Climate change is one of the most important challenges faced by current and future generations. According to an NPR poll, 86 percent of teachers believe that climate change should be taught, but only 42 percent of teachers actually teach it. Most say they don’t teach about climate change because it’s irrelevant to their subjects, writes reporter Anya Kamenetz.
It’s a difficult topic to talk about, let alone teach. Climate change can make children feel scared and powerless, so it’s important to approach any conversation with care.
However, teaching about climate change can prepare students for the future. Here’s how to introduce this topic in your classroom and incorporate it into lessons across history, science, social studies and more.
Resources for Teaching Climate Change
The best way to teach about a challenging topic is to find the right resources and examples for doing so. When it comes to climate change, there are a wealth of websites and lesson plans available to educate elementary students about this topic.
One example is Climate Kids from NASA. This project spans topics on water, energy, plants and animals, atmosphere and weather and climate. They also answer important questions that students may have about climate change such as: What is global climate change? Why is carbon important? and What is the greenhouse effect? These are answered in-depth and also provide a launch pad for discussions and lesson plans.
Another reputable resource is the National Center for Science Education. Minda Berbeco, director of the San Francisco Bay Chapter Sierra Club, says teaching young children about climate change isn’t a political issue. Rather, she explains that it’s a science topic with societal implications. She also says that today’s teachers have no choice but to educate students on these matters.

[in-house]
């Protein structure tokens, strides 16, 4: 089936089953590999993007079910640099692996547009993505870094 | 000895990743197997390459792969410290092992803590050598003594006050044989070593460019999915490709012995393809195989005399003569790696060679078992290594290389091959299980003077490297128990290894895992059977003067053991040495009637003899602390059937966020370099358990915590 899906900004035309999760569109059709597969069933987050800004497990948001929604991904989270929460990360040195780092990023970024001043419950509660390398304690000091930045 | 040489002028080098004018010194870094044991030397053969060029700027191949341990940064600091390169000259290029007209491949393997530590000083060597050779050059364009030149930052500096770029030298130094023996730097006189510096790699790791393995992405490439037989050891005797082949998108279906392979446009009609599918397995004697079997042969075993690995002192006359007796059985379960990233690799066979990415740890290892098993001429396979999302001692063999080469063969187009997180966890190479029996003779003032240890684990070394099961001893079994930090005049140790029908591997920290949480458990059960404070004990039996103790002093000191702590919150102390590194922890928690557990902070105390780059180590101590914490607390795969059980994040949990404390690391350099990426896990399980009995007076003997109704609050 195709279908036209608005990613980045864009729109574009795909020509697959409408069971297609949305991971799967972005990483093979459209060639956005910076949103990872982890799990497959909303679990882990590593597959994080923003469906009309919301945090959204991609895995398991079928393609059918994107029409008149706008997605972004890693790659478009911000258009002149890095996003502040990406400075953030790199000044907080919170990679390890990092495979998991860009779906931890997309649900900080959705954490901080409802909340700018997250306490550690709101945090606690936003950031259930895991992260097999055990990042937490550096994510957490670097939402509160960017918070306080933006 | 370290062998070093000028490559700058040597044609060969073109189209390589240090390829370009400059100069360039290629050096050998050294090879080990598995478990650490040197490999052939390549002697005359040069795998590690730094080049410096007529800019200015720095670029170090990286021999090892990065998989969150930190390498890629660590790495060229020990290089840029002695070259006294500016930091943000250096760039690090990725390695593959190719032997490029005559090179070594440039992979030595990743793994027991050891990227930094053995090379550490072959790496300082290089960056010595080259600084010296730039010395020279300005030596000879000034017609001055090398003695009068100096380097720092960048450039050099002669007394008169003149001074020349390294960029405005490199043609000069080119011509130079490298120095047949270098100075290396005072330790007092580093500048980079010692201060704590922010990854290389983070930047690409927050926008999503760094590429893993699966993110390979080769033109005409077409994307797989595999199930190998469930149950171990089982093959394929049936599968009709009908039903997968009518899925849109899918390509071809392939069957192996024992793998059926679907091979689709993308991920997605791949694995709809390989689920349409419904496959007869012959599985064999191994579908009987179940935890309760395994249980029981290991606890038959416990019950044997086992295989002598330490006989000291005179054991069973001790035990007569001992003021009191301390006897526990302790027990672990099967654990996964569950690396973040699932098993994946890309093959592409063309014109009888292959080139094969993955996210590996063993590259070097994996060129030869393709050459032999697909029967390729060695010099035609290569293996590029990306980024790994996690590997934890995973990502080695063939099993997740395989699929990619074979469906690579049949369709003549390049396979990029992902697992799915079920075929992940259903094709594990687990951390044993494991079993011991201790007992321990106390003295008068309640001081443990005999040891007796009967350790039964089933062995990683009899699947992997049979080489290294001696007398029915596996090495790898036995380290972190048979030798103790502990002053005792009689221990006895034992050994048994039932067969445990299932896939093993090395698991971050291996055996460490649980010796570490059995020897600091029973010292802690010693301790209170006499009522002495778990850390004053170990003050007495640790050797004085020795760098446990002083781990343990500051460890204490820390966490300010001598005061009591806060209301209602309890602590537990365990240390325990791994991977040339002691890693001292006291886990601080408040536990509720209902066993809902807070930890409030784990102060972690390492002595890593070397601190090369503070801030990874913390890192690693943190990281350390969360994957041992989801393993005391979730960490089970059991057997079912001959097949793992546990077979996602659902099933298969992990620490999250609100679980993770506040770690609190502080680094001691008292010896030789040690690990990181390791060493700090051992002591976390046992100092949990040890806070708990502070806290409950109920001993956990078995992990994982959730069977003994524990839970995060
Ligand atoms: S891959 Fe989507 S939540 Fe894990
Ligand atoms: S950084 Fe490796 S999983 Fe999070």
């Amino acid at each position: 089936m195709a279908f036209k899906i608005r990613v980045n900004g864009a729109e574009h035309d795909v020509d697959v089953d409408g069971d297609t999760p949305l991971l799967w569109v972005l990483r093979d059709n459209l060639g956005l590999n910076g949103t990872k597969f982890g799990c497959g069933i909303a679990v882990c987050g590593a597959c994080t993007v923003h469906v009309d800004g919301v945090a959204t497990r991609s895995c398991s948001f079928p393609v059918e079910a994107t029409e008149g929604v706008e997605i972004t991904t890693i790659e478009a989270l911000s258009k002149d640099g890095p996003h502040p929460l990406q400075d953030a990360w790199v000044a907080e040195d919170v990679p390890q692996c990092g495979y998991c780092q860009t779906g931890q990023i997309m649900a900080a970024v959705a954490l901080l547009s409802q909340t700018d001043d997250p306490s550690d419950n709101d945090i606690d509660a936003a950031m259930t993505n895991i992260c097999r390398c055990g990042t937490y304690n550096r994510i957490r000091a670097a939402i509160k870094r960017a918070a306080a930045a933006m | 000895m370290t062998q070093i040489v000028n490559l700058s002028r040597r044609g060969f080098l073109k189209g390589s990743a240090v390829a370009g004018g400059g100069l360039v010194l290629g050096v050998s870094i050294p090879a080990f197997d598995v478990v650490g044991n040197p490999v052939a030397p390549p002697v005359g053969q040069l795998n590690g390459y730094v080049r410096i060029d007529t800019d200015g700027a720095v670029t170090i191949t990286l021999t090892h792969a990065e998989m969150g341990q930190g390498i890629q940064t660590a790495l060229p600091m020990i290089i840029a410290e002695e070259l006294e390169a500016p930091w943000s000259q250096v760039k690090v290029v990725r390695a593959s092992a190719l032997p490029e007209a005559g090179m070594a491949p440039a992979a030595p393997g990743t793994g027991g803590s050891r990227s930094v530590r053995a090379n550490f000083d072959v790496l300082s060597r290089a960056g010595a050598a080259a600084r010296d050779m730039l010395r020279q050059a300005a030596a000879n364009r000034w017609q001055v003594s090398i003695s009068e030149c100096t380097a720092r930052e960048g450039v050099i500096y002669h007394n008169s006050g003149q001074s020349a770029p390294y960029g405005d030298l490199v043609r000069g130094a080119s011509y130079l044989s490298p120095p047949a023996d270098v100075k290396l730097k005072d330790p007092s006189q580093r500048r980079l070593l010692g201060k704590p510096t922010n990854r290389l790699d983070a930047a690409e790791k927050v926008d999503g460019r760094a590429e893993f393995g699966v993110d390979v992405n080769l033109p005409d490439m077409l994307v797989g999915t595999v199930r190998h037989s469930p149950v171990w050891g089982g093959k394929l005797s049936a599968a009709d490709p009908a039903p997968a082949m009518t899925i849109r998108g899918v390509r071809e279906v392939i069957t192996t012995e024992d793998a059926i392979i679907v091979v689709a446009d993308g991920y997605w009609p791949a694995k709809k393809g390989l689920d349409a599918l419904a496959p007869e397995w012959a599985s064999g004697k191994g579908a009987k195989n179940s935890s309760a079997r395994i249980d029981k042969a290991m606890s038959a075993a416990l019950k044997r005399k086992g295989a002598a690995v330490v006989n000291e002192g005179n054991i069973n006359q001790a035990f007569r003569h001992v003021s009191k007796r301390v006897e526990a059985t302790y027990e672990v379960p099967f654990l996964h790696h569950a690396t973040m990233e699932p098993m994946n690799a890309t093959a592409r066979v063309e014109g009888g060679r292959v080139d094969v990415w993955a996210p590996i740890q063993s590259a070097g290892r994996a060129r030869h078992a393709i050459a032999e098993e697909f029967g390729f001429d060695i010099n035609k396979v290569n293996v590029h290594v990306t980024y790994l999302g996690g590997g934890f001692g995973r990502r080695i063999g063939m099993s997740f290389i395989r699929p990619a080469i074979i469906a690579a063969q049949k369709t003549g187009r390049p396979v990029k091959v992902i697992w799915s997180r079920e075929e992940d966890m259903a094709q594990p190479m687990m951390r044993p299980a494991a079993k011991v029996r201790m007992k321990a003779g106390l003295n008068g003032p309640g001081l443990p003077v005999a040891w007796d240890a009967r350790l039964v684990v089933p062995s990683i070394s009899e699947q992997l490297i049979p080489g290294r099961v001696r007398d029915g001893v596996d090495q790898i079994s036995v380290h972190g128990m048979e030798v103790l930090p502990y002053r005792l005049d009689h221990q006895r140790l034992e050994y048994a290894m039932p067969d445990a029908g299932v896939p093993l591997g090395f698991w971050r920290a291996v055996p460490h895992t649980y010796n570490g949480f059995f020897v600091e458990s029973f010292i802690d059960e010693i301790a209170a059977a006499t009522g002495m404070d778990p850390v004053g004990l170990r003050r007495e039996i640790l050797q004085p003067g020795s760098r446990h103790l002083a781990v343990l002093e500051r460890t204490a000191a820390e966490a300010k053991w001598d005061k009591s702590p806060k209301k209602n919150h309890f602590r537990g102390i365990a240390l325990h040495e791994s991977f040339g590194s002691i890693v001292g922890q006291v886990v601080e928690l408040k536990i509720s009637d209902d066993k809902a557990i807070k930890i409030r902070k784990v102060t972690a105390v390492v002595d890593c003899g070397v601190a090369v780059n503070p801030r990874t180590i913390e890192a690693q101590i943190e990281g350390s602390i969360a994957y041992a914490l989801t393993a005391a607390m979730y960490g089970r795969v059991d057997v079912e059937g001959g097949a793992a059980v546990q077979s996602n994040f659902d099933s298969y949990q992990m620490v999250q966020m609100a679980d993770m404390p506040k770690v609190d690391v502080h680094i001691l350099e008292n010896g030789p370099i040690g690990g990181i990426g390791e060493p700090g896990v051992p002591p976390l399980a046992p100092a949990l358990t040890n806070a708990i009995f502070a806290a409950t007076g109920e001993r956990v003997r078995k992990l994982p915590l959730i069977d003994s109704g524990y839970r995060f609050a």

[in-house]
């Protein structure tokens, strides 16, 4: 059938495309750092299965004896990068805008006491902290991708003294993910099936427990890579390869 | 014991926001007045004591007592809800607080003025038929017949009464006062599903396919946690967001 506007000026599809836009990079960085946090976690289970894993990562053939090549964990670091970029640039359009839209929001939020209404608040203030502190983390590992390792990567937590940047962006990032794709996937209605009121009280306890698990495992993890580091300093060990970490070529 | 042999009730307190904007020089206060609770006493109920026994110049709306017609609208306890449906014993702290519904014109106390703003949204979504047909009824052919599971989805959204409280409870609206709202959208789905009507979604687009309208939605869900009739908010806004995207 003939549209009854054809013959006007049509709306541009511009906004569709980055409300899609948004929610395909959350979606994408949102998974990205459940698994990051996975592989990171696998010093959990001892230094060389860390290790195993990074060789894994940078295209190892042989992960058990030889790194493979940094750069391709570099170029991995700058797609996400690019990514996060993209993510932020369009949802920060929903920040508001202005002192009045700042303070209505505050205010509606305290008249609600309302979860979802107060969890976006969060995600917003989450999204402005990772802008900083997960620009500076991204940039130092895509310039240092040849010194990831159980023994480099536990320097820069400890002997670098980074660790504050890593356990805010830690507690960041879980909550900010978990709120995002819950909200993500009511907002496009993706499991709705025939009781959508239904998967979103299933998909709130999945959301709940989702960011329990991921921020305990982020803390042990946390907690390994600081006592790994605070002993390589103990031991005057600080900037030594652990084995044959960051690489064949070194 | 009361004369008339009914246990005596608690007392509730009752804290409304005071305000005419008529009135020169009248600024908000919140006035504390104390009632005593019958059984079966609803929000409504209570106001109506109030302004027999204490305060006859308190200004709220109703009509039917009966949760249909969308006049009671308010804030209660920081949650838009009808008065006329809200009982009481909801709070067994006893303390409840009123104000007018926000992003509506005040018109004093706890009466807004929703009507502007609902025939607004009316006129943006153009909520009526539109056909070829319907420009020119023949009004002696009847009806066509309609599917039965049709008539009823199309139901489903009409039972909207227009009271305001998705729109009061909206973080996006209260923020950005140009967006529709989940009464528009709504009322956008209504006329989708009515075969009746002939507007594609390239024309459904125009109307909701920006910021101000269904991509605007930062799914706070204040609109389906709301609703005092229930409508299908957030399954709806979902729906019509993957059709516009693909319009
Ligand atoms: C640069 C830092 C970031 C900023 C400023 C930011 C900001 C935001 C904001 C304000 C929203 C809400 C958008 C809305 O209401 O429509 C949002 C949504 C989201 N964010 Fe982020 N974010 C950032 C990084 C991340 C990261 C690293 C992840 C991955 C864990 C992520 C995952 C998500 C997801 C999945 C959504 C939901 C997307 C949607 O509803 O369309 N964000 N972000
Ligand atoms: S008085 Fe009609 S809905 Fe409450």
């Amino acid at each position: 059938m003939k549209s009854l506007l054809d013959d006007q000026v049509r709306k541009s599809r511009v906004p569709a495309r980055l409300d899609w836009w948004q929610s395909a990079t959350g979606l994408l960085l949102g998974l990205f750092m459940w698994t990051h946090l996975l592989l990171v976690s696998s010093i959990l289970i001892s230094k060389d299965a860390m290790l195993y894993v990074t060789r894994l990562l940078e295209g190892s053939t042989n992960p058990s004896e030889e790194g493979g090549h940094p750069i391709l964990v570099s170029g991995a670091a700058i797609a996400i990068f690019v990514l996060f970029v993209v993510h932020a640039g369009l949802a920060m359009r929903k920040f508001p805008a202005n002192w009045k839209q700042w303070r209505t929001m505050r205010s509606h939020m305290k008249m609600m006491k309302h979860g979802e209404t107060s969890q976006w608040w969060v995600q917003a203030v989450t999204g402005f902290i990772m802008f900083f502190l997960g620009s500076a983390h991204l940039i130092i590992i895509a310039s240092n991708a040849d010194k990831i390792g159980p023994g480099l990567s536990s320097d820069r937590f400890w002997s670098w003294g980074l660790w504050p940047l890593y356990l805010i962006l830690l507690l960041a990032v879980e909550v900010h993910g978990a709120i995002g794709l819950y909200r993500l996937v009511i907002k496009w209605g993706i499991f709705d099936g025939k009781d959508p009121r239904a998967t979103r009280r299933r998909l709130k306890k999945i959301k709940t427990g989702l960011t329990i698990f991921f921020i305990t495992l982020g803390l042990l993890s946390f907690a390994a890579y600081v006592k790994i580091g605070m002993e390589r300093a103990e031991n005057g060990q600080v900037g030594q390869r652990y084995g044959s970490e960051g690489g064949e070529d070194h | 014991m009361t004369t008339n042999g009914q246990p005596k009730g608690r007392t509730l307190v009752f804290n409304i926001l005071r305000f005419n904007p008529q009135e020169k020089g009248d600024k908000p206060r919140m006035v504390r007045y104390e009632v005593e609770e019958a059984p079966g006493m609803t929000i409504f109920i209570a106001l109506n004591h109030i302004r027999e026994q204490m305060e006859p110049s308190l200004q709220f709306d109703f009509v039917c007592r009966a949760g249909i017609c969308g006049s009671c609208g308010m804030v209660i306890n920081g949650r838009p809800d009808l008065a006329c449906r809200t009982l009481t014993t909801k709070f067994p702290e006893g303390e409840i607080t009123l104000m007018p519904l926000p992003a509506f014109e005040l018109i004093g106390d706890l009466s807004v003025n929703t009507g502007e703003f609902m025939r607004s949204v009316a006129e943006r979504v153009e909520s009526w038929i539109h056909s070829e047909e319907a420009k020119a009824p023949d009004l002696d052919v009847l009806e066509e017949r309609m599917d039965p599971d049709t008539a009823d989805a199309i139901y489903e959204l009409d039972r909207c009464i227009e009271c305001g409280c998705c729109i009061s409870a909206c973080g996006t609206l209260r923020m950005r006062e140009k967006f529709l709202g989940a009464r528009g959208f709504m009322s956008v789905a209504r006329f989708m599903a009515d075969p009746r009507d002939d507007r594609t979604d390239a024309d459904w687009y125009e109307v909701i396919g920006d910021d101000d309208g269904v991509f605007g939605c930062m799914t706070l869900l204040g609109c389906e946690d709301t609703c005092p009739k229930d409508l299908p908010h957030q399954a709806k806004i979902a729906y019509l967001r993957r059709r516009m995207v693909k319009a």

“The data is readily available; we know Earth is warming. If children understand why, they can begin working towards slowing down the effects. Their future quality of life depends on it.”
Additional lesson plan resources are shared by Common Sense Education senior editor Danny Wagner. He points out that understanding climate change isn’t just an ethical issue — it’s now part of the Next Generation Science Standards.
This means that students will need to be able to explain how climate change occurs and what contributes to it. Wagner provides four digital tools and accompanying lesson plans that can be used in the classroom to advance climate change learning.
Teachers might also refer to the National Ocean Service’s Planet Stewards Education Project (PSEP). This initiative “provides formal and informal educators working with elementary through college aged students the knowledge and resources to build scientifically-literate individuals and communities who are prepared to respond to environmental challenges monitored by NOAA.”
Teachers who feel uncertain about teaching climate change topics will find this to be a useful resource for educating both themselves and their students. PSEP has also sponsored numerous environmental stewardship projects in elementary schools. Teachers interested in starting projects can apply to PSEP for funding. They can also look to the website for examples of successful past projects which include a rain garden and recycling and composting systems.
Younger students can also benefit from watching climate change videos that make scientific processes more digestible. A number of videos are collected by Project Learning Tree. These videos feature animals and easy-to-understand visuals. They’re used to explain things like the carbon cycle, climate science and biology topics like how trees store and capture carbon.
Connect Climate Change to the Real World
Incorporating visuals and real-world information into climate change lessons can help students better grasp the extent of the problem. According to the National Education Association, a real-world connection is crucial for properly teaching climate change.